Tanzanian by birth, European by heritage, British-American by nationality, Jeannine Cook is one of a small number of artists worldwide who specialize in silverpoint drawing. Her luminous watercolor paintings complement her shimmering drawings executed in silver. Cook’s work is in many public collections in the United States and Europe. She was a La Porte Peinte artist in residence twice during 2014, and she will be joining us again for two residencies in 2015. During her time with us in 2014, we presented Scintillances, a solo show of her work, and in association with the show she gave an inspiring talk and participatory demonstration of silverpoint at the Musée des Arts Naïfs et Populaires de Noyers. Cook’s work was subsequently included in the quotidiæn show in 2014, and new works completed in Burgundy will be shown during summer 2015, as part of the same show.

What leads an artist to specialise in one medium rather than in another? Partly personal interests, perhaps, along with a comfort level with certain technical aspects of the medium.  Or perhaps it ultimately comes down to that small inner voice saying to the artist – “this is special”.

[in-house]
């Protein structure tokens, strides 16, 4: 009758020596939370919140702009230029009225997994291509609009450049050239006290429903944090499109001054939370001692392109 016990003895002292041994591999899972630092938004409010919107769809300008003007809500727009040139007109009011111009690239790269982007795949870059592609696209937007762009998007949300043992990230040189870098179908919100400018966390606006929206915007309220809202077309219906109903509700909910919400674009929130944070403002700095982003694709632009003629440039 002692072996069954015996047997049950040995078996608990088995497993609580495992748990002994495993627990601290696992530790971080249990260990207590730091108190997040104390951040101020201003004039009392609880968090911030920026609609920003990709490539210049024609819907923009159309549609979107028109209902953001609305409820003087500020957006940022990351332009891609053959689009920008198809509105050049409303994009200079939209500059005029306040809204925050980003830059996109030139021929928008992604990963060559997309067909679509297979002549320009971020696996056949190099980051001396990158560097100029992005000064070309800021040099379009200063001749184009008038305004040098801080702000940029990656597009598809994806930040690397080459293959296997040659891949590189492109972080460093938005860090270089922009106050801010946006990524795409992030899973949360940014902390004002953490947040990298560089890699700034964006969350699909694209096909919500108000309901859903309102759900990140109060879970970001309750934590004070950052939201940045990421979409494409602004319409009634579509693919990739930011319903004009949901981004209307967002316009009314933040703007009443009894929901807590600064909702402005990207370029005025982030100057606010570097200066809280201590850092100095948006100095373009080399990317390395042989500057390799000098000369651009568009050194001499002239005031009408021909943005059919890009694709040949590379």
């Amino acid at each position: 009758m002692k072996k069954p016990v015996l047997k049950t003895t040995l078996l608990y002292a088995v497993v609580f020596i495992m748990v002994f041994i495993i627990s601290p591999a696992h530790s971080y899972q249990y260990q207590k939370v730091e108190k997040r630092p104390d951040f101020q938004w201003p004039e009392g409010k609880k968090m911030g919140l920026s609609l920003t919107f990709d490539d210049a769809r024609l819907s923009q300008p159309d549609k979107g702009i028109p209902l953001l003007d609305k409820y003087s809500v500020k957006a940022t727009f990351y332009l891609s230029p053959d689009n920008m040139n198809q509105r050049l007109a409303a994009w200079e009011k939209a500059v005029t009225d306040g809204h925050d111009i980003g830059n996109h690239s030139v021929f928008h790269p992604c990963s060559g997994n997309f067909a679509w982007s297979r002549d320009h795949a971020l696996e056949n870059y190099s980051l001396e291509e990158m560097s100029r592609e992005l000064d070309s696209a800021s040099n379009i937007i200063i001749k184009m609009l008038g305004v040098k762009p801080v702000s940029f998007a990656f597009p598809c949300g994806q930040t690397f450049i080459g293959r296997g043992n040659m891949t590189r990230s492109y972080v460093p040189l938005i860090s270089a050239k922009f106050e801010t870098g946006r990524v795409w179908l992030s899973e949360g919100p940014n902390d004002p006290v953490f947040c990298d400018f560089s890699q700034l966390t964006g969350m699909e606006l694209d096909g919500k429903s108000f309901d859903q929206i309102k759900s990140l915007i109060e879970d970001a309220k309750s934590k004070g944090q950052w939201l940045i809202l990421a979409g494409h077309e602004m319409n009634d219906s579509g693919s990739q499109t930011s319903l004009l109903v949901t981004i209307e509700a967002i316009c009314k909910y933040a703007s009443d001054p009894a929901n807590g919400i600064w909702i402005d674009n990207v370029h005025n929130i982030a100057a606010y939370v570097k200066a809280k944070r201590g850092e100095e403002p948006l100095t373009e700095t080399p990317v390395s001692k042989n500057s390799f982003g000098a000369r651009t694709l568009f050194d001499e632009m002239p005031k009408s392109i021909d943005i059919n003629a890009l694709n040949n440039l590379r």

In my case, I really fell in love with the lustrous, discreet voice of silver, gold or copper marks on a smooth prepared surface.  The sensuous feel of a stylus on the drawing surface, the delicacy and exactitude of the line made, the technical fascination particularly of watching how each silverpoint drawing oxidises and evolves with time… all contribute to my love of drawing in metal. While drawing is slow and meditative (metalpoint originated in early medieval monasteries…), there is also a sense of risk. You cannot easily erase the marks made, so there is always the latent challenge of “can I succeed in doing what I want with this drawing and can I push out the boundaries of what metalpoint can do today?”

Metalpoint has long been used in nature studies, thanks to its permanence and exactitude of line.  I thoroughly enjoy combining my lifelong love of plants, rocks, feathers… with my passion for metalpoint drawing.  Tree bark patterns, so intricate but so individualistic, become realistic, yet abstract compositions. The marvellous details in stones can lead to subtle, complex voyages of discovery and fantasy. Flowers, too, with their elegant structure, lend themselves to silverpoint’s restrained and shimmering exploration.

The 21st century world often needs quietly powerful voices in art as a counterbalance to the over-technicolour, hyper-stressed aspects of our lives. I celebrate the resurgence of interest in metalpoint drawings in our times, for this medium is a still, pure voice of calm.

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